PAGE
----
Say you're on the road and you need to look at a file that's on your computer back at your office or house. Or say you're using a limited-storage device, like a smart phone, and you want access to a file that isn't on the device.
You might be able to get at the file if you have previously uploaded it to an online storage or photo-sharing service, or e-mailed it to yourself. But, in many cases, you're stuck.
Computer maker Dell aims to solve that problem with its new service called Dell Remote Access.
Despite the name, the service can be installed on any PC running Windows XP or Windows Vista. It makes its files remotely accessible – and transferable or shareable – as long as it has a broadband connection.
Never miss a local story.
And some of the service's functions also work even if your remote device is one of Apple's Macintosh computers or iPhones, or a computer powered by the Linux operating system, like Dell's own Mini netbook.
For basic functionality – making the files on one Windows PC remotely accessible from other devices – Dell Remote Access is free. If you want to use its advanced functions, like the ability to remotely control the host PC or to access other devices on your home network, it costs $9.95 a month, or $99 a year.
You only need to install special software on the host PC whose files are to be remotely accessed. For basic file access, the remote devices require just a Web browser and a password to tap into the host computer. You can download the software, and get started with the service, at dellremoteaccess.com.
I tested Dell Remote Access for a few days and found that it works well, despite a few glitches and limitations. It's not revolutionary – many other services and software programs do what it does, to varying degrees and fees – but Dell Remote Access combines a wide variety of functions into a fairly simple package.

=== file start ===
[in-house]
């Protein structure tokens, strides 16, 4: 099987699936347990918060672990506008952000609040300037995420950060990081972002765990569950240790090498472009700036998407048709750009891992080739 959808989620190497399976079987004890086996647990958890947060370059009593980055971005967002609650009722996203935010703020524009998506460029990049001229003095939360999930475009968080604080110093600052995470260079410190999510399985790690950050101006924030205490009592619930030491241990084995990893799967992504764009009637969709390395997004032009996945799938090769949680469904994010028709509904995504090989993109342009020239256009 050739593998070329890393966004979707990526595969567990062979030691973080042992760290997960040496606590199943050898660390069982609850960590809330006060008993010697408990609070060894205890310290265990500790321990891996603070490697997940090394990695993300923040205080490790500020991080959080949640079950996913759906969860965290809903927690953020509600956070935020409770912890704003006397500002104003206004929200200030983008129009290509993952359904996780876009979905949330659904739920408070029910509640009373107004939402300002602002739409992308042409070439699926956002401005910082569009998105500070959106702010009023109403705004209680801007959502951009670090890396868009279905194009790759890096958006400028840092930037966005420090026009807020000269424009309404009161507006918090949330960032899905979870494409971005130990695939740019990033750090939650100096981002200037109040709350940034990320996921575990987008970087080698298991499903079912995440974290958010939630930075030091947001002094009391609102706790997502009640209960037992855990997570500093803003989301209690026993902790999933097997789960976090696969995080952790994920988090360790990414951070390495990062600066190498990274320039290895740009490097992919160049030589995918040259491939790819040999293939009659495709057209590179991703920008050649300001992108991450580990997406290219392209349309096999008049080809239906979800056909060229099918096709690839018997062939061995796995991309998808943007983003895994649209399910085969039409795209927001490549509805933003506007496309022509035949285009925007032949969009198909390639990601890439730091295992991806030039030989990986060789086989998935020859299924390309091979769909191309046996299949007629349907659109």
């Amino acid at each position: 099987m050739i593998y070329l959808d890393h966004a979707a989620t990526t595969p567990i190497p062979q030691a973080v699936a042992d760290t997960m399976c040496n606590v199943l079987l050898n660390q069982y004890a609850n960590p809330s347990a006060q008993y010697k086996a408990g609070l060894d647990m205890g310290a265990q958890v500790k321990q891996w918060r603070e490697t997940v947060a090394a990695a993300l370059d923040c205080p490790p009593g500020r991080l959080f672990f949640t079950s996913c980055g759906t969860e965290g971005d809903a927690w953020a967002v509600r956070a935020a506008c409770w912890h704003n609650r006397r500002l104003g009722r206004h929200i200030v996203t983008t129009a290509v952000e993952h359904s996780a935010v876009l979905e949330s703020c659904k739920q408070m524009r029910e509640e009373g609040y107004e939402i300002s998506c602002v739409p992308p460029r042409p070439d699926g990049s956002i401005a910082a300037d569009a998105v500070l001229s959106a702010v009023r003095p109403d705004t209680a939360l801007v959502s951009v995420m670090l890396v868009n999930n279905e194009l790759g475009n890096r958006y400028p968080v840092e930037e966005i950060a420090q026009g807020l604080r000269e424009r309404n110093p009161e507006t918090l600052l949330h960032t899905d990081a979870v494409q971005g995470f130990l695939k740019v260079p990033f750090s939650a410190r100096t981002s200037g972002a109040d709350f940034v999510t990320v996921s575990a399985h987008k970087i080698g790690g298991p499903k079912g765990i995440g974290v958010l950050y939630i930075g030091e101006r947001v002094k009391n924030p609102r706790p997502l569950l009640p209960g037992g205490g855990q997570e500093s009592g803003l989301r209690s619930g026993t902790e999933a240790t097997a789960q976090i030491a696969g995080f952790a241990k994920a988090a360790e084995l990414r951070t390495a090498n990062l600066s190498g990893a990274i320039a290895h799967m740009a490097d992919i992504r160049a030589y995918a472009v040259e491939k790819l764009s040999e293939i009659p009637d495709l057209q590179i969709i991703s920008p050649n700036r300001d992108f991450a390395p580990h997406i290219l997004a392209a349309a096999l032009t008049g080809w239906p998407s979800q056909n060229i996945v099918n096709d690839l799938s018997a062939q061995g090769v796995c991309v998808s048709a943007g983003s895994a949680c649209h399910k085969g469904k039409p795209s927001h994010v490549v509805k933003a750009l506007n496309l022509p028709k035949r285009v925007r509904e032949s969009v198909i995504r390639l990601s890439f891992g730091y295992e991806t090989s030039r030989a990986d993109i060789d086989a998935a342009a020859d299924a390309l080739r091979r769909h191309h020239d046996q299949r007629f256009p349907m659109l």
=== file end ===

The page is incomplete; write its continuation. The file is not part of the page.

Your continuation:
For my tests, I installed Dell Remote Access on my home Dell desktop, an XPS One model running Windows Vista. Next, I used the Remote Access software to select folders I wanted to make accessible.
I used a variety of remote devices to access this home Dell – a Sony Vaio laptop running Vista, a Mac laptop and an Apple iPhone.
In general, the tests went well. With the Sony laptop, and within Windows XP running on the Mac, I was able to view photos and slide shows and stream music and videos from the Dell. I opened Microsoft Office and PDF files remotely and transferred files to the remote machines. The only annoyance: Every time you want to remotely control the host machine, you must install a small utility. You also have to leave on your home computer.
Dell's system provides more limited functionality if your remote machine is a Mac using Apple's operating system, or a Linux machine or a mobile phone. But these limited functions did work pretty well on the Mac and the iPhone